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Comment Re:Wha? (Score 1) 217

They don't throttle anything if you turn BingeOn off by logging in to

But when I'm watching on a phone or tablet, I'd rather use less data and stream at 480p than 1080p - I've personally found the difference to be negligible. I even used my TM Z915 Hotspot to stream Netflix from my Tablet to my Chromecast in a hotel room a couple of weeks ago and it was perfectly fine (and not having to put up with the hotel wifi made it even better).

Disclaimer: my company is a value-added reseller and has the ability to sell services utilizing all 4 of the major carriers, but, I prefer TM because overall I like most of what they're doing (even though we aren't allowed to offer BingeOn as a benefit to our own subscribers... yet).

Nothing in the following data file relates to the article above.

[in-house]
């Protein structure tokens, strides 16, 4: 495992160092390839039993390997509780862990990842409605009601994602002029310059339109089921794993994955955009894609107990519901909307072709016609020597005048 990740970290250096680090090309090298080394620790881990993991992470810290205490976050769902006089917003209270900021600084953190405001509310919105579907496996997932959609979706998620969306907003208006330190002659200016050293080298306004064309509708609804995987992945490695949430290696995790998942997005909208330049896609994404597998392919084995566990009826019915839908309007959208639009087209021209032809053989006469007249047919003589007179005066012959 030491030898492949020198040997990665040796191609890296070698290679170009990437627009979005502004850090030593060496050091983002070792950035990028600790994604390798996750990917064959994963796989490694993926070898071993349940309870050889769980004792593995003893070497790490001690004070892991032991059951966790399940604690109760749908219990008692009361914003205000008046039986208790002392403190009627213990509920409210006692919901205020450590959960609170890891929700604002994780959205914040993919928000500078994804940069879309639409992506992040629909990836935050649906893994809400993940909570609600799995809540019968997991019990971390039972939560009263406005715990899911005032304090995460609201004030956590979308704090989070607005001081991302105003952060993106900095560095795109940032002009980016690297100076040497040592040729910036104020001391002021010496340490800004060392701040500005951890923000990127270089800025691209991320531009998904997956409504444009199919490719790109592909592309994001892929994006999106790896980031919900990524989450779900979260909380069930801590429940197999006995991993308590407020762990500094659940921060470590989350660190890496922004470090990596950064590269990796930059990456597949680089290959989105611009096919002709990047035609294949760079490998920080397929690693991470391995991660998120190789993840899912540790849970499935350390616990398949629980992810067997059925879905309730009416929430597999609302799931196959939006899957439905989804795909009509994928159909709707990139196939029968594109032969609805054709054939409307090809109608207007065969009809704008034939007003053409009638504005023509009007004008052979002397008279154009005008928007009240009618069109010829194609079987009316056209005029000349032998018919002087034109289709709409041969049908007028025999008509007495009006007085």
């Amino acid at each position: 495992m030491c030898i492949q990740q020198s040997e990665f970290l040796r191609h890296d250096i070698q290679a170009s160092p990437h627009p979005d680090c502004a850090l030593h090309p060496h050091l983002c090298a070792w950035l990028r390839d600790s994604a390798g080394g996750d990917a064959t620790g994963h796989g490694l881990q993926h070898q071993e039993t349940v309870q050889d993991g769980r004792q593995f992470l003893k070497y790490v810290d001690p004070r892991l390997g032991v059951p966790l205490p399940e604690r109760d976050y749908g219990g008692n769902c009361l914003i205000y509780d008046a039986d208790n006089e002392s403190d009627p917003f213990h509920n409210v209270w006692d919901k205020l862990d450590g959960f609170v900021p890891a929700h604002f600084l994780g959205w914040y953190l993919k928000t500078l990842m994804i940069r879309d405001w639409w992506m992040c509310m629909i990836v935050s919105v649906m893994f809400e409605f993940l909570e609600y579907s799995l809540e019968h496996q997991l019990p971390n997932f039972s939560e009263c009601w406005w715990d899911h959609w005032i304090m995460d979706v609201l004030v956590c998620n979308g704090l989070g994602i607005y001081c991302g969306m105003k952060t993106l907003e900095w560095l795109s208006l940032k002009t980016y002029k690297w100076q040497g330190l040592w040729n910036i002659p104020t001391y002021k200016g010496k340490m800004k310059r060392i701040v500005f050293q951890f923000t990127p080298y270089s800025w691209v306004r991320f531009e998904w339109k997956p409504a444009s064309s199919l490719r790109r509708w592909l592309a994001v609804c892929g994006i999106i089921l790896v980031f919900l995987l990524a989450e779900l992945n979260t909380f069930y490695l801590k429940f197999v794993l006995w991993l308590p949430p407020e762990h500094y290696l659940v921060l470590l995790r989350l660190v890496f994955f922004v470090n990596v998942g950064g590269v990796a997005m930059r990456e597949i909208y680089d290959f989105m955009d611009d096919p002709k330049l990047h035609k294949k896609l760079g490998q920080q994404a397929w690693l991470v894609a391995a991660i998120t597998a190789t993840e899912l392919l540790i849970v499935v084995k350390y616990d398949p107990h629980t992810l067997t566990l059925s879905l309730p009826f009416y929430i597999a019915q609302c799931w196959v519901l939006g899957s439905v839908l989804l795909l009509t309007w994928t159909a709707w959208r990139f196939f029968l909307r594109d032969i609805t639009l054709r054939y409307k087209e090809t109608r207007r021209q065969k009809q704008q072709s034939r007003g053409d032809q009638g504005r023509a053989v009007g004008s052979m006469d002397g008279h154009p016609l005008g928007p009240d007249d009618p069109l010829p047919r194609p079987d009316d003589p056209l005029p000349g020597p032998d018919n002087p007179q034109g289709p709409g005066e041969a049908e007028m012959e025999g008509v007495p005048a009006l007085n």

Comment Re:Tmobile's problem is coverage (Score 1) 83

They're nearly matching VZW in terms of population now, and based on reports they're only working to increase that... probably even take the lead in addition to adding more towers where they already exist (speculation on my part).

As for the coverage, yeah, that's a frequency problem. But they're starting to roll out LTE Band 12 (700MHz) now which is supposed to increase coverage and building penetration.

I would think that the combination of these two things will largely resolve the service issues.

(Disclaimer: Not an employee, but I like what they're doing with the network and my company offers some services atop TMUS).

Comment Re: So much for net neutrality (Score 1) 346

There's no meddling on the device - it simply connects to a different APN on the provider network according to the use case (i.e. phone or tethered).